SK Kakraba Songs Of Paapieye on LP
SK Kakraba is master of the gyil, Ghanaian xylophone made of 14 wooden slats strung across calabash gourd resonators. The buzzy rattle emitted with each note comes from the silk walls of spiders’ egg sacs stretched across holes in the gourds, called paapieye in Lobi language. The gyil’s earthy sound can be heard in parts of Upper West and Northern Regions of Ghana, as well as Côte d’Ivoire, Burkina Faso and beyond, where it goes by other names.
The characteristic buzzing timbre might sound odd to foreign ears. But this distortion is just one of the beautifying sensibilities crucial to SK’s gyil music, which he learned as a child from elders in his Lobi community in the far northwest reaches of Ghana. It's the national instrument of the Lobi people. Sk learned traditional music in Saru, a small farming community in Northern Region, Ghana. Over time, he learned a large repertoire and became a working master of the instrument. He kept learning until his uncle Kakraba Lobi, a world-renowned master of the instrument, brought SK to Accra to work as a performer and instructor.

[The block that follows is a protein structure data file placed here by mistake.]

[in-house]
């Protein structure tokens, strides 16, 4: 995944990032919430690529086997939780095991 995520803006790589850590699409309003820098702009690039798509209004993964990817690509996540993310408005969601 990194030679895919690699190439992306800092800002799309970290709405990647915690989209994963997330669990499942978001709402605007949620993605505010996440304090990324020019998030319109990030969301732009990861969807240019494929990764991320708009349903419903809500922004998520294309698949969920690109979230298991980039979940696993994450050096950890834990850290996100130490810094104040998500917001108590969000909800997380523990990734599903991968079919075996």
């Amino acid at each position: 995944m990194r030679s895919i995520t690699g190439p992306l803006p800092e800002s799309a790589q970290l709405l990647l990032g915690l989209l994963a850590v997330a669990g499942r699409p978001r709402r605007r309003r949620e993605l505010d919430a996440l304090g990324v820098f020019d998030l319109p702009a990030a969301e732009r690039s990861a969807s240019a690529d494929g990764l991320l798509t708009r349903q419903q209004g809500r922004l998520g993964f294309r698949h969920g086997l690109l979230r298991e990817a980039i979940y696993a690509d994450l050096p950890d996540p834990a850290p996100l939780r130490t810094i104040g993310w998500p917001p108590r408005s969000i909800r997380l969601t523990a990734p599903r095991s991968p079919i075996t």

As Kakraba puts it, “When I moved to Accra in 1997, I was around 20, I had to make money for myself so I strapped on my xylophone and carried it around Central Accra or the zongos (Muslim ghettoes) and markets and people would throw money on the instrument. This helped me get my daily chop.”
Although the gyil is sometimes played in pairs and with drum and bell, SK lives in Los Angeles these days and plays alone quite often. Songs of Paapieye surveys a deliberate snapshot of SK’s hereditary Lobi repertoire heard through the lens of a stripped-down, and sometimes spare-sounding, solo gyil. The album focuses on a selection of SK’s favorite song cycles, funeral dirges, improvised interpretations on traditional songs and original compositions - and combinations thereof.
The sounds of SK's hometown unfold in astounding bursts during his solo performances, which vacillate between stark, free-rhythm woody sonics and chaotic, breakneck solos backed by left-hand rumbling bass tones.